In still another alternative embodiment shown in FIGS. 6-7, the control wheel limiter comprises first and second solenoids 40A, 40B, each of which is structured to uni-directionally limit rotatability of the control wheel 36. The first solenoid 40A is configured to, in response to a first position signal, substantially limit rotatability of the control wheel 36 in the first direction by mechanically engaging the control wheel. The second solenoid 40B is configured to, in response to a second position signal, substantially limit rotatability of the control wheel 36 in the second direction by mechanically engaging the control wheel.
 Configured as shown in FIGS. 6-7, solenoids 40A,40B extend or swing solenoid pins 42A,42B when actuated. Solenoid pins 42A,42B are structured to engage slots, detents or projections 60 in the control wheel 36. FIG. 7 shows a side view illustrating how the pin 42 is extended or placed at an angle to engage the control wheel 36. A first solenoid 40A is actuated and first solenoid pin 42A is extended or placed to limit the control wheel in rotational direction RD 1 while permitting rotation in rotational direction RD2. Actuation of second solenoid 40B, and extension or placement of second solenoid pin 42B, will likewise engage a slot, detent or projection 60 on the control wheel 36 to limit the control wheel in rotational direction RD2 while permitting rotation in rotational direction RD1.
FIG. 8 is a cross-sectional side view of an alternative embodiment input device, such as a keyboard 70, incorporating a knob-like control wheel 36. The control wheel 36 is mounted on the device 70 having a panel face 72. In this embodiment, a pair of solenoids 40 are opposingly mounted within the frame 72 of the device 70. When actuated, the solenoids 40 extend respective solenoid pins 42 which contact the control wheel axle 38 to limit rotatability of the knob.
 Unidirectional rotational limitation can be achieved in this embodiment by, for example, mounting solenoids 40 at angles to the axle 38 shaft (similar to the configuration shown in FIG. 5) and distributing ridges or knurls on the axle shaft. The solenoid pins 42, when extended by an actuated solenoid 40, engage the axle shaft surface (whether smooth, ridged, knurled or otherwise textured), providing drag to limit rotation of the control wheel 36.
 In other embodiments, the degree of mechanical engagement of the solenoid pins 42 with the axle 38 can be controlled by including solenoid pin feet 74 on the ends of the pins. The composition of such feet 74 can be manipulated (e.g., rubber or silicone) to produce a range of devices having different degrees of rotational limitation.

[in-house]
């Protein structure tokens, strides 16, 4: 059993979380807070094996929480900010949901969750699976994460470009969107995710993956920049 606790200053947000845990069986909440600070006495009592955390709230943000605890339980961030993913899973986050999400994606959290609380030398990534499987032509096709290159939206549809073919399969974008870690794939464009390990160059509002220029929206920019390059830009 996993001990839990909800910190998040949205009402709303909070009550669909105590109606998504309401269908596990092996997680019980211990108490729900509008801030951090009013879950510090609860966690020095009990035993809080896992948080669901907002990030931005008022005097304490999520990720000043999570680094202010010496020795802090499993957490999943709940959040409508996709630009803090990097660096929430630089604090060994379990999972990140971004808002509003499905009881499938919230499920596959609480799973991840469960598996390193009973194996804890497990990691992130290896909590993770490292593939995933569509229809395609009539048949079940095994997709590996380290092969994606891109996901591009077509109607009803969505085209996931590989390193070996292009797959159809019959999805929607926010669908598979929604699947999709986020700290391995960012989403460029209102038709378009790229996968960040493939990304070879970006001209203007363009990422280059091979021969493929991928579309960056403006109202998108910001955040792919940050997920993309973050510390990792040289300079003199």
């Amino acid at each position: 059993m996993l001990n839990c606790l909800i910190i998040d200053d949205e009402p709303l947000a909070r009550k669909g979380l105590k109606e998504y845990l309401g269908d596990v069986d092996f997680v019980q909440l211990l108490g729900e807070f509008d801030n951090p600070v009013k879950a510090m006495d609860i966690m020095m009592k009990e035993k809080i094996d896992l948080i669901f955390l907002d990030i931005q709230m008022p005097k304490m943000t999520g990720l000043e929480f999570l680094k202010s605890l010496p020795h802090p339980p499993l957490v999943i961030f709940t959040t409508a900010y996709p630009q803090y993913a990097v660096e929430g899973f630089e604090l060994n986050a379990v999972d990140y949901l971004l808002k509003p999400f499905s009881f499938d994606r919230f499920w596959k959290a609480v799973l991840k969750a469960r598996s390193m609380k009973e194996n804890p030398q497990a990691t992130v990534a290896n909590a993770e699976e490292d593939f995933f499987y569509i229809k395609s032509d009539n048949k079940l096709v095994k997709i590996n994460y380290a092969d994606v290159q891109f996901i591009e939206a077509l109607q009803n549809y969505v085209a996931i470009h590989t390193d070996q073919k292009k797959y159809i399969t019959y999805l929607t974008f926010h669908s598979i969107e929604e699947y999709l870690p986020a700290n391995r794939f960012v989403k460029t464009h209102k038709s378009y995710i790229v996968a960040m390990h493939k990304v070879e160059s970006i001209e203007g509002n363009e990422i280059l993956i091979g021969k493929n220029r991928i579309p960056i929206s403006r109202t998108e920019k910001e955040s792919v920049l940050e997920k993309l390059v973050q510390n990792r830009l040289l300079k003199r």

The control wheel 36, as presented herein, can aid in a user viewing an electronic document (e.g., a word-processing document or a web page) in a viewing window of a host computer device when using a software application. Such applications, or application program interfaces (APIs), generally monitor the displayed portion of an electronic document relative to the document as a whole. The software is operative to detect the placement of the portion of the shown document relative to the whole, and assigns a corresponding scroll value. Two important scroll values are when the top of the document is at the top of the viewing window (document up) and when the bottom of the document is at the bottom of the viewing window (document bottom). When the displayed document fully fit within the viewing window, both document top and document bottom are asserted.
 The control wheel 36 exploits the scroll values resident in the application or API. Generally, a TOP scroll value in a document that is displayed on the host device can be corresponded with the first position signal, and a BOTTOM scroll value with the second position signal. The present input device thereby can determine whether a document portion displayed in a viewing window represents the document top position, document bottom position, or a portion intermediate the document end positions. The input device 70 can further comprise a position signal receiver 55 (FIG. 6) operative to receive the position signal from the host device.
 A method for providing tactile feedback to a user of an input device scroll wheel includes determining if a document displayed in a viewing window of a host device is at one of two end positions within the viewing window; and limiting rotation of the scroll wheel in at least a first direction if the document is at one of the end positions.
 Limiting rotation of the control wheel 36 preferably comprises actuating a solenoid 40 to slidably engage the control wheel as described above. Actuating a solenoid 40 causes a solenoid pin 42 to be inserted into a sprocket void of a sprocket coupled to the control wheel 36 or otherwise mechanically engage the control wheel.
 Determining if a document is at one of two end positions can be accomplished by determining if a document is at a document top position or a document bottom position, preferably by detecting a scroll value corresponding to a position of the document in the viewing window. The scroll values can be received from the software application or API associated with the document.